Bisexual Discrimination in the Workplace and Elsewhere: What You Need to Know

Bisexual Discrimination in the Workplace and Elsewhere: What You Need to Know
For years, the LGBTQIA+ equality movement has worked to reduce discrimination targeted at members of their community. But what most people don’t know is that people who identify as bisexual – those attracted to multiple genders – make up roughly 50% of the LGBTQIA+ community. And you don’t hear very much about the discrimination explicitly aimed at them.

But bisexual discrimination is very real and more common than you might imagine. And victims often face skepticism when reporting incidents of discrimination – even among their own community. Some of it is due to a variety of harmful stereotypes that remain prevalent in workplaces. And some of it is due to employers mistakenly believing that bisexuals aren’t part of a legally protected class. Whatever the reason, however, bisexual discrimination is illegal. And anyone subject to it has a right to seek redress.

The Unique Aspects of Bisexual Discrimination

Although most people today recognize the defining characteristics of discrimination against gay, lesbian, and transgender people, discrimination against bisexuals is different from those. For a variety of reasons, experts believe that bisexual discrimination may be the most common form of sexual orientation-based discrimination overall. Those reasons include:

Double Discrimination – Bisexuals often face discrimination from both straight and gay monosexuals (those attracted to a single gender). This is due to a misconception that bisexuality is a transitory phase – that bisexuals haven’t yet “picked a side” and will eventually identify as either straight or gay.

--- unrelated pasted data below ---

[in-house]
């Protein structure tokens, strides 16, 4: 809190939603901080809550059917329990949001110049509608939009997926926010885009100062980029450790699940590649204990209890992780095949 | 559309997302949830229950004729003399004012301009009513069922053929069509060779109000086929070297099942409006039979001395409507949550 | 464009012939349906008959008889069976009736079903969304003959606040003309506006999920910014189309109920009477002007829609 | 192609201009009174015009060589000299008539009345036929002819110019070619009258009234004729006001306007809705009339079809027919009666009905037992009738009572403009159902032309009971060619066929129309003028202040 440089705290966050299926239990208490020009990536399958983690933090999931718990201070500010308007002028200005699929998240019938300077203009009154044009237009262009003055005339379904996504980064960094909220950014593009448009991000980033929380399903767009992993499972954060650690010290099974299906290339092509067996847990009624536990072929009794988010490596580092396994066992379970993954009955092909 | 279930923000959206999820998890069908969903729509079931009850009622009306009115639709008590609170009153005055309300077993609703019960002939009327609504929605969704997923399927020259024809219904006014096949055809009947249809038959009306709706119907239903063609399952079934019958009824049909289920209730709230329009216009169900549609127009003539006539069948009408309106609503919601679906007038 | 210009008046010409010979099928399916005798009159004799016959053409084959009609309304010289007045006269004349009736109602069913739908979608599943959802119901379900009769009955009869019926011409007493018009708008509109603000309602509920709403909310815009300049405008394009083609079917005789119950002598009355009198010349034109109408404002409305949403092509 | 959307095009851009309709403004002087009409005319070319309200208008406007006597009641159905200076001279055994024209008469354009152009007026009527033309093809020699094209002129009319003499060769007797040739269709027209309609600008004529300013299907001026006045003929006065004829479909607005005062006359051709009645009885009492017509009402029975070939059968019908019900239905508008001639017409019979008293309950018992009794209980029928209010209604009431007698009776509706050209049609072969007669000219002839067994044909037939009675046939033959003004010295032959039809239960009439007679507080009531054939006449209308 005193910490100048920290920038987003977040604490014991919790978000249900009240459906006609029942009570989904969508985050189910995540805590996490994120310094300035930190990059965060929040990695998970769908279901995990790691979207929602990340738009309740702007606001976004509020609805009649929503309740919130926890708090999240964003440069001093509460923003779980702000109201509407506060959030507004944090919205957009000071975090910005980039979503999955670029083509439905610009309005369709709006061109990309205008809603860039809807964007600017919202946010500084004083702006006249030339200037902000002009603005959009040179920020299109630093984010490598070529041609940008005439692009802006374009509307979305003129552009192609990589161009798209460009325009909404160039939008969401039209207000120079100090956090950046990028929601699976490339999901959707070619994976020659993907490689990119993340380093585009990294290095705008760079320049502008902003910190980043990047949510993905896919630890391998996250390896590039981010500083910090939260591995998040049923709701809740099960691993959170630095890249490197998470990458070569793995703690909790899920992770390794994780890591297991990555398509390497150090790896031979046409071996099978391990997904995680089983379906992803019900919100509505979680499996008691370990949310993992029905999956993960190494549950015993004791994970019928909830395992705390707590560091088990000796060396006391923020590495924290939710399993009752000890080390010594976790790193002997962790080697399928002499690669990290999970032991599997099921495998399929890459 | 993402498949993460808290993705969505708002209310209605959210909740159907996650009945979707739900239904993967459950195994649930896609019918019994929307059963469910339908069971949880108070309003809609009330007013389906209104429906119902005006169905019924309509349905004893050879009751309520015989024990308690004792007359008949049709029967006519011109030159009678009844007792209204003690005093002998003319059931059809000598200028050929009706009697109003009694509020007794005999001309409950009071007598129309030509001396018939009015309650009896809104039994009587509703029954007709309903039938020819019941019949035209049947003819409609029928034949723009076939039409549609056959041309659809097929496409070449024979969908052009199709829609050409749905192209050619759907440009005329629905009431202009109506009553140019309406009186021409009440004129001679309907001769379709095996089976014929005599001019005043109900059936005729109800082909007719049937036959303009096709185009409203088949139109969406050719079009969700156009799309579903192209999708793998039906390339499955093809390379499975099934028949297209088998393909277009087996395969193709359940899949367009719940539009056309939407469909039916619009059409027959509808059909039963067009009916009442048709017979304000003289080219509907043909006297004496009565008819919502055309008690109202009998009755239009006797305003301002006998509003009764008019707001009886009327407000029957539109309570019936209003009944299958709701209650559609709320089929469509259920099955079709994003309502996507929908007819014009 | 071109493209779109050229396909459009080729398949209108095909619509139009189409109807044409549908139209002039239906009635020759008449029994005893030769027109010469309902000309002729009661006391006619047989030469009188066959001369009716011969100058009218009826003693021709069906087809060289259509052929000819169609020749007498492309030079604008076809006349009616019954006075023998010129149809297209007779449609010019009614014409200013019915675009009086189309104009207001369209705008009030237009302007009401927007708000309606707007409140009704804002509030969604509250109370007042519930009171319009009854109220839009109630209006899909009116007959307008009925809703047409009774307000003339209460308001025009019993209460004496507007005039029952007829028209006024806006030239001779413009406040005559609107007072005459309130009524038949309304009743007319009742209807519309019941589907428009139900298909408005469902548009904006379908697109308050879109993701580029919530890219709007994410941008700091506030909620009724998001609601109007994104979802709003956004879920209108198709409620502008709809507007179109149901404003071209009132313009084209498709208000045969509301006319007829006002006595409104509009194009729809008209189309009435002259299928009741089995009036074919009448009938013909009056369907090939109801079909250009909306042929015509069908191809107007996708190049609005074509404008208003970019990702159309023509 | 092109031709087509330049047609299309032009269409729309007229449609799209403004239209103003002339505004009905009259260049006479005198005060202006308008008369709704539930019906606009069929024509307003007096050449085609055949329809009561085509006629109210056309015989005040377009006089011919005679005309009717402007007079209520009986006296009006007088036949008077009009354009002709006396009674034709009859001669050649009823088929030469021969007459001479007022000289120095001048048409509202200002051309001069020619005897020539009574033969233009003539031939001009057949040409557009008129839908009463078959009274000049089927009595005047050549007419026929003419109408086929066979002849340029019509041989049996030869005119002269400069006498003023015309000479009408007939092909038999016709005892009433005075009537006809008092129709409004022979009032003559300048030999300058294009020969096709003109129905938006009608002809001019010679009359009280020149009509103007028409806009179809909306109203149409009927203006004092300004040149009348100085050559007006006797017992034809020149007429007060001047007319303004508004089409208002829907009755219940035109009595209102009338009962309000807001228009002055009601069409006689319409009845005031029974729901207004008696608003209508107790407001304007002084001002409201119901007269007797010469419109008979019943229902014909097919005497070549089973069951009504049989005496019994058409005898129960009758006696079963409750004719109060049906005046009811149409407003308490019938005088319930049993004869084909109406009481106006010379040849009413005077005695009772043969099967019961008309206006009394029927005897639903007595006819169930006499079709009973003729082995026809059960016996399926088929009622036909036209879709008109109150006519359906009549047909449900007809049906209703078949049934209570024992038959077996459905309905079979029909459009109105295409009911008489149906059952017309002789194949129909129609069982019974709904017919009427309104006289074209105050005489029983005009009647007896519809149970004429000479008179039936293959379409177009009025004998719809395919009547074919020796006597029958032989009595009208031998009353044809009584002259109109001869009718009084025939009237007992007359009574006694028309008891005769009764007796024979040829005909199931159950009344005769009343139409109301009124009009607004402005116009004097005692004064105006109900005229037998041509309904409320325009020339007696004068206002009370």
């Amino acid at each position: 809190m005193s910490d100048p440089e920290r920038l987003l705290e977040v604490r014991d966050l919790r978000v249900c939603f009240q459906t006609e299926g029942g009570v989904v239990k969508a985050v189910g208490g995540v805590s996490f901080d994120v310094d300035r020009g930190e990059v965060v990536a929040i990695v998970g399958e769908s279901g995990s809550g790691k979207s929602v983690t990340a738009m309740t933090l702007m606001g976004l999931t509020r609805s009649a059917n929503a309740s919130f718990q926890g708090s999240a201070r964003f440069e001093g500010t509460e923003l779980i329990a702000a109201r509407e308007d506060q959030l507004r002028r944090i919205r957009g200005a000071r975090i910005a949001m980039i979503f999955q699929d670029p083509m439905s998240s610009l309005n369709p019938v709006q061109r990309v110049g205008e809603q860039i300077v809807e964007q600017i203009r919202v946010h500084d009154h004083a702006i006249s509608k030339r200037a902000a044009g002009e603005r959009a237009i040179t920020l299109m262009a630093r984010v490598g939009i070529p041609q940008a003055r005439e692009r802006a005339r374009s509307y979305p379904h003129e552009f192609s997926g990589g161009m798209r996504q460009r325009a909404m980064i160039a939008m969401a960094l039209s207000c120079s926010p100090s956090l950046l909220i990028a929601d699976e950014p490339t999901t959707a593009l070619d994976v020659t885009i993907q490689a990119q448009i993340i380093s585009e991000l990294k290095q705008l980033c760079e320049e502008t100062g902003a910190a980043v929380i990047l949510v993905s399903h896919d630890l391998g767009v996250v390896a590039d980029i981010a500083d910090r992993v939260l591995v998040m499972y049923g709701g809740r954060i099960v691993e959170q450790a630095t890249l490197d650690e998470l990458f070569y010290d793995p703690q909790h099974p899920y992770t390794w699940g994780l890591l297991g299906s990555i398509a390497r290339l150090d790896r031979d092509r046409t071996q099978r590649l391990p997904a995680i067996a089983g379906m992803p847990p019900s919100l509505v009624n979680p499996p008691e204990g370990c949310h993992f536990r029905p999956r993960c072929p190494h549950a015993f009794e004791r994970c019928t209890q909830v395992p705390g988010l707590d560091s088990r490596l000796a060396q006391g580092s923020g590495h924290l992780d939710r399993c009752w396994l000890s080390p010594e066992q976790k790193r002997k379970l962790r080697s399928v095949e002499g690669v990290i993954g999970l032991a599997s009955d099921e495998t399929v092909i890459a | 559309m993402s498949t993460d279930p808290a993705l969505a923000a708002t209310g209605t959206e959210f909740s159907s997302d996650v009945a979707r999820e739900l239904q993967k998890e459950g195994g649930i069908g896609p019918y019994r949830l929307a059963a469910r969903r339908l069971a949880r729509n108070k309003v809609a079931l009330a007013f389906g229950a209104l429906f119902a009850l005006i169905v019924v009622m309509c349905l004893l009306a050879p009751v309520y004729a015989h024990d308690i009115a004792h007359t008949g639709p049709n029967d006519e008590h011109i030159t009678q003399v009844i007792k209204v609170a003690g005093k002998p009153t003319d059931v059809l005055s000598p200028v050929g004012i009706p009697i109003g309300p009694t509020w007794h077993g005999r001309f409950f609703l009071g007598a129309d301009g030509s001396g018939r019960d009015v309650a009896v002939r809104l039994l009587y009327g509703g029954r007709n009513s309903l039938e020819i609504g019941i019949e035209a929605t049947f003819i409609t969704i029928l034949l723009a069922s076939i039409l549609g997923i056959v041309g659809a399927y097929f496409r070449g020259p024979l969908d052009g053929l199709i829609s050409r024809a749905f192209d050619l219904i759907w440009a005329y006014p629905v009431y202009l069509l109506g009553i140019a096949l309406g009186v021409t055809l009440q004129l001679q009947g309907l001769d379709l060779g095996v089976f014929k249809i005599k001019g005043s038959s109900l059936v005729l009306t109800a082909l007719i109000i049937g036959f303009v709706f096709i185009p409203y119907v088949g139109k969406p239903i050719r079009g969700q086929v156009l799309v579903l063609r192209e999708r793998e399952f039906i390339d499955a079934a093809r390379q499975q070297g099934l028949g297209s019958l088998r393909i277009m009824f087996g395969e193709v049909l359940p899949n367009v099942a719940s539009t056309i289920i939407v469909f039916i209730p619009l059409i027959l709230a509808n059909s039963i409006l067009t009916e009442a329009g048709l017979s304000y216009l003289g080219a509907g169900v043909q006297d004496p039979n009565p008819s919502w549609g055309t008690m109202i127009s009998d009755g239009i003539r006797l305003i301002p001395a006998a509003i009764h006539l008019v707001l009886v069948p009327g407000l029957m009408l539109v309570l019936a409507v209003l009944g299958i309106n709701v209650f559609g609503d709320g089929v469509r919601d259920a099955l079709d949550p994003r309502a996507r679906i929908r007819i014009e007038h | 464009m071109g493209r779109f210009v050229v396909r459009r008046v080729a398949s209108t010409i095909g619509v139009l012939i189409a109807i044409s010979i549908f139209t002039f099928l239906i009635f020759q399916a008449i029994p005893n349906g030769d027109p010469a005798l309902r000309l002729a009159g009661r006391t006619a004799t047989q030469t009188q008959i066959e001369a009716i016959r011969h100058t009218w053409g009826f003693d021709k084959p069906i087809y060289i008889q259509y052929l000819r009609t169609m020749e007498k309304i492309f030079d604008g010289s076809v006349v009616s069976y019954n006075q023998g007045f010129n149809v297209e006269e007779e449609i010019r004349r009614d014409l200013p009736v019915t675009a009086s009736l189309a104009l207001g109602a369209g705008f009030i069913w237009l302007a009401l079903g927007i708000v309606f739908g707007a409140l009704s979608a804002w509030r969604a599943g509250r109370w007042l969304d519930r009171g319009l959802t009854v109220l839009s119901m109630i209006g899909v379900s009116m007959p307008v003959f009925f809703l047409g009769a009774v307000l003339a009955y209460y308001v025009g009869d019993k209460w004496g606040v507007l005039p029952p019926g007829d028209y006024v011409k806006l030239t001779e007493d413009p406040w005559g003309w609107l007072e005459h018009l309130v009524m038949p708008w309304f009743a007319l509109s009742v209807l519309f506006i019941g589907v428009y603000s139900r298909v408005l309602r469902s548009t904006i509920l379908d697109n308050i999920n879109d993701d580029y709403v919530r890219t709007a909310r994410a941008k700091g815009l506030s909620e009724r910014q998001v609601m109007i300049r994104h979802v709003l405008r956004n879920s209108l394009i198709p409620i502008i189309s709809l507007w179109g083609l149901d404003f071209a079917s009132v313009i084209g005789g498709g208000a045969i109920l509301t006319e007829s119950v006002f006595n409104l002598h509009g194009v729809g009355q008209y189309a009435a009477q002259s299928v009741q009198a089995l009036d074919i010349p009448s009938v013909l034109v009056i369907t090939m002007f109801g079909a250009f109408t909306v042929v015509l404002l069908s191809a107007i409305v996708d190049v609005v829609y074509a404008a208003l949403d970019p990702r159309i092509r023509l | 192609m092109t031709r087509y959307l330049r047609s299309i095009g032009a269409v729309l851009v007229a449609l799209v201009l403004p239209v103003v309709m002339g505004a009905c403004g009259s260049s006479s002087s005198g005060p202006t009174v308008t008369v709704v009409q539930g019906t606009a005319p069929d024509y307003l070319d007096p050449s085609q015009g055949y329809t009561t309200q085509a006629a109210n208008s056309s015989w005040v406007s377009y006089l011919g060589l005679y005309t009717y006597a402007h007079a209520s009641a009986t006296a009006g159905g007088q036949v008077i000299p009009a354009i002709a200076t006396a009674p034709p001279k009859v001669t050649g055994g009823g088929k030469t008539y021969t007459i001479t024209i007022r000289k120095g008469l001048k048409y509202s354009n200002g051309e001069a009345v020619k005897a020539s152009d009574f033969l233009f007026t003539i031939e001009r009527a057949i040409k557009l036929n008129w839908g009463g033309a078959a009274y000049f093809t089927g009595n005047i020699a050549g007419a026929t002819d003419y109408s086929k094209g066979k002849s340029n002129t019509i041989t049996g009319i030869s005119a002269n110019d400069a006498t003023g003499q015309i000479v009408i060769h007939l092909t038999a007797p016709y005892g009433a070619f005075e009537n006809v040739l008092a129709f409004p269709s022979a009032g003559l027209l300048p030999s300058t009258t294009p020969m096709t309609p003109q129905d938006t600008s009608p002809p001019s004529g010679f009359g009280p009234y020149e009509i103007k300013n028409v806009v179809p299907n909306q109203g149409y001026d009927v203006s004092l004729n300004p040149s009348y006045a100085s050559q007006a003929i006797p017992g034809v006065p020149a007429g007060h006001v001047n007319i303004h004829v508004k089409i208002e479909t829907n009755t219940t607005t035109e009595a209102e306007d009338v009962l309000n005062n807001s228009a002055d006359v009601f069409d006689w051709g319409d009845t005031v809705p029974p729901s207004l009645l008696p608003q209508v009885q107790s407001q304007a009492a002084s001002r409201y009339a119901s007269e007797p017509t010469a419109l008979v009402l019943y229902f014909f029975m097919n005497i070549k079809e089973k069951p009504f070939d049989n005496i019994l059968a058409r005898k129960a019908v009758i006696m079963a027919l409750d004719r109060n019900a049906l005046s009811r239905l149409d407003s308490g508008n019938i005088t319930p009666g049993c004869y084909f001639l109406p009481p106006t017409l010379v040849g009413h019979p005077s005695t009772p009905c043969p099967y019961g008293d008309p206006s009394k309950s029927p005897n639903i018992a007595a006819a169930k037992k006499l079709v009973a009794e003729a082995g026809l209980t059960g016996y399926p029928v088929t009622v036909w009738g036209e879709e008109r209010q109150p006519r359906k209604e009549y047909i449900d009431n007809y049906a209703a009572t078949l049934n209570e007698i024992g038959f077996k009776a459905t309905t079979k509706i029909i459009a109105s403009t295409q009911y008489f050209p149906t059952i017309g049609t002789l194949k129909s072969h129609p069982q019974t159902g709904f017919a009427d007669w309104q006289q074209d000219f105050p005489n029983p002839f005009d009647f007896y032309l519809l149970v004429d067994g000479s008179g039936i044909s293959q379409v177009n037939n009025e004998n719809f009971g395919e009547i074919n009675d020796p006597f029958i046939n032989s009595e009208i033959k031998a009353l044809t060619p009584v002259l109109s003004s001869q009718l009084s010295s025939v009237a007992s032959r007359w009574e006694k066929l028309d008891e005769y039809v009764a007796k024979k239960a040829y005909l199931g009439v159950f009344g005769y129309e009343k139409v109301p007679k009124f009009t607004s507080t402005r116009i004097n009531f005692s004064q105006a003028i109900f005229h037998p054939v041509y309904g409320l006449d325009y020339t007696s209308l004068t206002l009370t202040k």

Increased Invisibility – People who identify as bisexual are less likely than other members of the LGBTQIA+ community to come out. According to one study, bisexuals were found to be less than half as likely as their gay or lesbian peers to have told their family and friends about their sexual orientation. For that reason, it’s less likely for employers to recognize their bisexual employees or take steps to protect them from discrimination.
Legal Erasure – Even though courts have recently ruled that discrimination based upon sexual orientation is illegal under the 1964 Civil Rights Act, legal experts continue to point out that the rulings themselves gloss over bisexuals as members of a protected class. Even the recent Supreme Court ruling referenced above doesn’t mention bisexuals a single time in the majority opinion. Nor have bisexuals been explicitly mentioned in similar rulings going back at least 25 years.
All of the above reasons contribute to lax attitudes by both employers, their employees, and the general public regarding discrimination against bisexual individuals. And that makes it difficult both to determine the true scope of the problem or to do anything to improve the situation.

The Bottom Line

At the end of the day, however, discrimination against bisexuals is illegal under federal law under many circumstances. It’s illegal when it comes to employment, meaning that an employer can’t use a bisexual’s sexual orientation as the basis for hiring, firing, and promotion decisions. It’s also illegal in public education settings, as well as in the sale or rental of housing. The same is true when it comes to participation in Federal programs and public accommodations.

But the laws are far less clear in other circumstances. While courts have generally held that state-level anti-discrimination laws do apply to LGBTQIA+ individuals – these vary from state to state. And for bisexuals specifically, there aren’t many legal precedents to guide courts in such matters.

But for any bisexual individual facing discrimination in any form, in any part of their life, the best option is to consult with an established and experienced civil rights attorney. They’ll be able to navigate the complex thicket of precedents and statutes that may apply. And based on that they will know what legal options the individual has. It’s an imperfect solution to an ever-evolving legal issue but is, for now, the best solution available.

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